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Lockheed 1979 NuCMCA (Nuclear-powered Cruise Missile Carrier Aircraft)

flateric

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Lockheed 1979 NuCMCA (Nuclear-powered Cruise Missile Carrier Aircraft)
 

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flateric

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More info on cruise missile carrier version (NuCMCA) posted here
http://www.secretprojects.co.uk/forum/index.php?topic=376.msg2415#msg2415
 

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flateric

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more variants
 

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Sentinel Chicken

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I'm surprised that there was work still being done on nuclear-powered aircraft as late as 1979. I was always under the impression that the NB-36H experience more or less showed the logistical and technical difficulties of such a system.

This Lockheed design looks a lot like a future transport aircraft that I remember seeing in various books in the early 1980s. Were the engines on this proposed nuclear version closed cycle or open cycle?
 

flateric

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Non-recuperated closed Braiton cycle was prefered, but open base Brayton cycle was selected due to more experimental base available. Alternative study was on gas-cooled reactor coupled to a Bi-Braiton energy transport and power conversion system employing dual-mode turbofan engines.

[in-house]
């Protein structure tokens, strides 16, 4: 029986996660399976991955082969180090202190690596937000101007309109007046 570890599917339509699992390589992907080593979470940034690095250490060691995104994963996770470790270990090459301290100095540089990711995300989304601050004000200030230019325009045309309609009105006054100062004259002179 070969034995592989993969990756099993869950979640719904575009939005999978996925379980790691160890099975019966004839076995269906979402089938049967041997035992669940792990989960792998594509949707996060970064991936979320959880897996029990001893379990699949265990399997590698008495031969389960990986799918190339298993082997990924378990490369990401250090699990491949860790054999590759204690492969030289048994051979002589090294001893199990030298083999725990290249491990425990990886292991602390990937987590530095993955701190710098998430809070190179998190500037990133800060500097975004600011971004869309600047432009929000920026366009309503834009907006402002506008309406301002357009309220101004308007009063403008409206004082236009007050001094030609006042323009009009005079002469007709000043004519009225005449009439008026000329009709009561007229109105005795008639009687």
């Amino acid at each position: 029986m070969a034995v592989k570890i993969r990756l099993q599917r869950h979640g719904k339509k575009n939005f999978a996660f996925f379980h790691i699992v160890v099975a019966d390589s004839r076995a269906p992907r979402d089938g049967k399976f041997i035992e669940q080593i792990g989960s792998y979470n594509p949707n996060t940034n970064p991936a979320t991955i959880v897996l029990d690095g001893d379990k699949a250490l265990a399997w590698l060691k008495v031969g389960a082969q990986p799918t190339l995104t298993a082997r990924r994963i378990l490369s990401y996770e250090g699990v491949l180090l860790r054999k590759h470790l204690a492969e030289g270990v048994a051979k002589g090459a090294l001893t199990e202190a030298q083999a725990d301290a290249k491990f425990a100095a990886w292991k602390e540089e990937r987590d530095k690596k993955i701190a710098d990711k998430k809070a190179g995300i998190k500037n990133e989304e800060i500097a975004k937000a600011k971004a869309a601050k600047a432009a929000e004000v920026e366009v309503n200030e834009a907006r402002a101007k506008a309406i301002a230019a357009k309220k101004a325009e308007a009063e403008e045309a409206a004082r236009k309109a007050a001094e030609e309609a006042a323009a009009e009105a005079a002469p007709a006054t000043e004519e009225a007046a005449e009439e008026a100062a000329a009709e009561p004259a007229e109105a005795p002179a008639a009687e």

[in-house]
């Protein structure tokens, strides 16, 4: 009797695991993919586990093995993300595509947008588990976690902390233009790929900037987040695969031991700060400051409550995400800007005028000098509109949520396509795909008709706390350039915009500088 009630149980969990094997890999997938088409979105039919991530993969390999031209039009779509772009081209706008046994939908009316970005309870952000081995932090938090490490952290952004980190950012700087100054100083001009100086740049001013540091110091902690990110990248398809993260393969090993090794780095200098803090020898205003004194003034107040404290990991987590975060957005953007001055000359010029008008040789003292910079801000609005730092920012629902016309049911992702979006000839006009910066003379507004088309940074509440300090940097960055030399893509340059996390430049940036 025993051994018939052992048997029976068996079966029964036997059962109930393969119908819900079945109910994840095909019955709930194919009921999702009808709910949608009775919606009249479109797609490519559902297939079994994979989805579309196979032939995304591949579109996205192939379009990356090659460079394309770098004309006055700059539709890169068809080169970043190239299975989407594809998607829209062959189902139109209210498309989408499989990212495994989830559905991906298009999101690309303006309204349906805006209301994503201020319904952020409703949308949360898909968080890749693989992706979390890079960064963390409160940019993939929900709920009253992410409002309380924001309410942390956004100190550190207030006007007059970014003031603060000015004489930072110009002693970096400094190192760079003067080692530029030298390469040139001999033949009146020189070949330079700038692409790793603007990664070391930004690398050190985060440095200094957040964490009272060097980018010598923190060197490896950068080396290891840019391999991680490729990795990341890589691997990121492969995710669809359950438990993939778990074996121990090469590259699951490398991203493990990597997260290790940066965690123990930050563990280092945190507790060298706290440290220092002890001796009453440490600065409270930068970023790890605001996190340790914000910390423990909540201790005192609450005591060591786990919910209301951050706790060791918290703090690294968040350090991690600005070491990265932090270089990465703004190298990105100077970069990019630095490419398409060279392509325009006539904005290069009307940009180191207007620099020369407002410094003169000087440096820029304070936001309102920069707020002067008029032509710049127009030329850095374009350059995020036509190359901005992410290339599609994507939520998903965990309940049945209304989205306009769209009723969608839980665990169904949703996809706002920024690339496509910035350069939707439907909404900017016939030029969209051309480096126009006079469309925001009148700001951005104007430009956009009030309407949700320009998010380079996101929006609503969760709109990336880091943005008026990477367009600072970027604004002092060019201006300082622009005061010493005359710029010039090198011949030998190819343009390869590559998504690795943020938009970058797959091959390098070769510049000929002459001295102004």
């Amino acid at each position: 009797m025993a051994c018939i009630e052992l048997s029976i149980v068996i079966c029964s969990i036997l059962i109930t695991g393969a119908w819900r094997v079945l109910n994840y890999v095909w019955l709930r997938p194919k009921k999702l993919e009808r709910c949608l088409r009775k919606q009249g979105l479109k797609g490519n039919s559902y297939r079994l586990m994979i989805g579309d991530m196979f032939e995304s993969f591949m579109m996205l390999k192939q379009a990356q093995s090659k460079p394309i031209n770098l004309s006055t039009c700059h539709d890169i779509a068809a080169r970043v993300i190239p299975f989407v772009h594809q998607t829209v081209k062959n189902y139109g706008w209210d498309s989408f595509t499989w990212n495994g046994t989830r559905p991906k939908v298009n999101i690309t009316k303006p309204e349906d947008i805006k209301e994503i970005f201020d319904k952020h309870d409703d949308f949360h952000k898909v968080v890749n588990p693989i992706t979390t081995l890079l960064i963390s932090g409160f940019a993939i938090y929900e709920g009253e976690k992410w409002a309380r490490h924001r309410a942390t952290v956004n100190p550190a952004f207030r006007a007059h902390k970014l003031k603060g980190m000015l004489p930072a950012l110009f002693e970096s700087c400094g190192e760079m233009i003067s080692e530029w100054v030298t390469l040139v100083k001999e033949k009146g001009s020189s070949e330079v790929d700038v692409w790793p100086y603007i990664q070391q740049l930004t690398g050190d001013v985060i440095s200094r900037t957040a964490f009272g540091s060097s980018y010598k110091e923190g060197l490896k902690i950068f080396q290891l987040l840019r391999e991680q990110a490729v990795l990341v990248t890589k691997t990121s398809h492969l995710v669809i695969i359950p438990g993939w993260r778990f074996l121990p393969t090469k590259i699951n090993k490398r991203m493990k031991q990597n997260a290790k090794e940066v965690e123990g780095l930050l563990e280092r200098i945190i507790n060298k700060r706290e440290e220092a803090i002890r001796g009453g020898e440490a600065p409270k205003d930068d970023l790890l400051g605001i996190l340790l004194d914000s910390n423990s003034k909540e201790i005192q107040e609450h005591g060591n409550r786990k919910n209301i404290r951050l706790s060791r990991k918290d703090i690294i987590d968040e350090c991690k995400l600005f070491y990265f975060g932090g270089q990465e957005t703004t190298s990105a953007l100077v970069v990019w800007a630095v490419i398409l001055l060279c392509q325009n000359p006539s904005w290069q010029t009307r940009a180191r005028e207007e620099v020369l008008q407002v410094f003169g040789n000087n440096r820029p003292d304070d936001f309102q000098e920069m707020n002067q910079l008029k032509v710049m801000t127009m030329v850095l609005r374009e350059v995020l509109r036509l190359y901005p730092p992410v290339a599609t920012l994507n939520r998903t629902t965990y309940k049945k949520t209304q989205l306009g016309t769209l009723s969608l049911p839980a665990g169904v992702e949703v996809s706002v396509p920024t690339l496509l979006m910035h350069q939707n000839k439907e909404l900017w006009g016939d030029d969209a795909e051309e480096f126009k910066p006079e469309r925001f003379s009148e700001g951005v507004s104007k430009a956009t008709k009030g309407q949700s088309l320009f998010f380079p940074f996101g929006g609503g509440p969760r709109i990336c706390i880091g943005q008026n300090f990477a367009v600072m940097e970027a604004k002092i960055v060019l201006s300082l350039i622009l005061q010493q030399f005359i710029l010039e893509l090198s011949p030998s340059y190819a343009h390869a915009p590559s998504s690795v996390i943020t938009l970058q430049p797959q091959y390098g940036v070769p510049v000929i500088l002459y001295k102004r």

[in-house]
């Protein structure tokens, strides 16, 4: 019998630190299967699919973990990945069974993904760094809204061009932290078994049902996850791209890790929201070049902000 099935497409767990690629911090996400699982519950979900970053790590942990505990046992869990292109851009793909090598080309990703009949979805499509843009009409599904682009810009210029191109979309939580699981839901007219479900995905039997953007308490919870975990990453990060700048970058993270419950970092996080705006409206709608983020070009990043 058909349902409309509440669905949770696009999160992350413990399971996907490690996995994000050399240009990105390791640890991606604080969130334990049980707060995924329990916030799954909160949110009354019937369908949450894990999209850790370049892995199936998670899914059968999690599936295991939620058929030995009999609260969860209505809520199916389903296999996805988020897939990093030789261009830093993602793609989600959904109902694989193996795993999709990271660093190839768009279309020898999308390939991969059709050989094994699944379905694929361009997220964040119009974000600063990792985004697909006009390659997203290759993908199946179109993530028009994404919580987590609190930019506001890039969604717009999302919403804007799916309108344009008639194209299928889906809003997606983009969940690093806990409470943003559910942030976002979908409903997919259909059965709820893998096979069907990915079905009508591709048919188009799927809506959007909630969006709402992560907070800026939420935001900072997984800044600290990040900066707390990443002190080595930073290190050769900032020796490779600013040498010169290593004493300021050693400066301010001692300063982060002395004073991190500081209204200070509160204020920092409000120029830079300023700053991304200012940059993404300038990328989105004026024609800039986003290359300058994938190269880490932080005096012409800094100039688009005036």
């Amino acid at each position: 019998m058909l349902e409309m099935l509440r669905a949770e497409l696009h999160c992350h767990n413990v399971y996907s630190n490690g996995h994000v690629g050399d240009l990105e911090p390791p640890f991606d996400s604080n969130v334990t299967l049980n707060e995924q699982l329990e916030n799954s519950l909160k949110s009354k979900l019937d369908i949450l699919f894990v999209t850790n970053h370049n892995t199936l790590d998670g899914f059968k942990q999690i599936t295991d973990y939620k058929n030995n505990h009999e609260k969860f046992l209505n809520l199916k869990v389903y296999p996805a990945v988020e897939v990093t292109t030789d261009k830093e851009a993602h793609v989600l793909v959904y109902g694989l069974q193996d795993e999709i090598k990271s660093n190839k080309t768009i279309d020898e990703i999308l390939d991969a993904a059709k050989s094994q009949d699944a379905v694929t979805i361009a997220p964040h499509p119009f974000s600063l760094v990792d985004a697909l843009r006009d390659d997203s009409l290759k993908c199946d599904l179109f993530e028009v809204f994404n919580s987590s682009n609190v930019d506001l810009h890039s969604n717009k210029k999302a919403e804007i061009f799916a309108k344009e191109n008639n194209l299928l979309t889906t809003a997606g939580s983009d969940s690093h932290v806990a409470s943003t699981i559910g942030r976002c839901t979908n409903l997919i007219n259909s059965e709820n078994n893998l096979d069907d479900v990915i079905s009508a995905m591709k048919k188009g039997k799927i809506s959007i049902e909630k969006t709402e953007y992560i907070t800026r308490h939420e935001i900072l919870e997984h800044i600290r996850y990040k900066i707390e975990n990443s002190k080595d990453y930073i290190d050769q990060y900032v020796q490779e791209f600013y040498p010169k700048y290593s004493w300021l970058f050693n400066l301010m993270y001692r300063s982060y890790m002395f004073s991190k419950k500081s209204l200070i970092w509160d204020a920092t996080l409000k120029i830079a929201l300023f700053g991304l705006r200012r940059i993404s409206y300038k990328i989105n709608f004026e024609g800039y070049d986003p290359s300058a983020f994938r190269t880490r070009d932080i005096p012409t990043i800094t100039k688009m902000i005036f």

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elmayerle

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Much the same energy cycle was considered earlier in the decade for a nuclear-powered dirigible with two turbofans and one huge turboprop (it used helicopter blades as prop blades). I remember seeing this in AIAA magazines or papers of the period and it did appear in at least one techno-thriller from 1976 or so.
 

flateric

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Another NuCMCA drawing from Flug Revue
 

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Triton

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Sorry to necropost, but I find this aircraft concept to be very interesting and I have many questions about it.

Did the SALT II Treaty of June 18, 1979 cause this program to be cancelled? I presume that these aircraft would loiter outside of Soviet airspace and then launch their cruise missiles.

How would the nuclear power plant of this aircraft supposed to work?

Did the SALT II Treaty of June 18, 1979 also kill the idea of modifying commercial airliners as ALCM carriers? Or was the fear that commercial airliners might be shot down accidently because they were believed to be military aircraft?
 

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Don't think the cancellation (better, no further activity) is unrelated to large political decision. In 1977-80 time span there was a flurry of activity in the US on very unconventional flying things: spanloaders, very heavy lift, nuclear, flatbeds, etc.
There is a report on DTIC (plus the usual reports on the AIAA site) on NuMCA.
 

Skybolt

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mmm, report removed from DTIC... strange... The report has never been classified.
 

Triton

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If this aircraft had gone into production, would it have been given a B designation for bomber? Or would ALCM carriers have been given a new designation?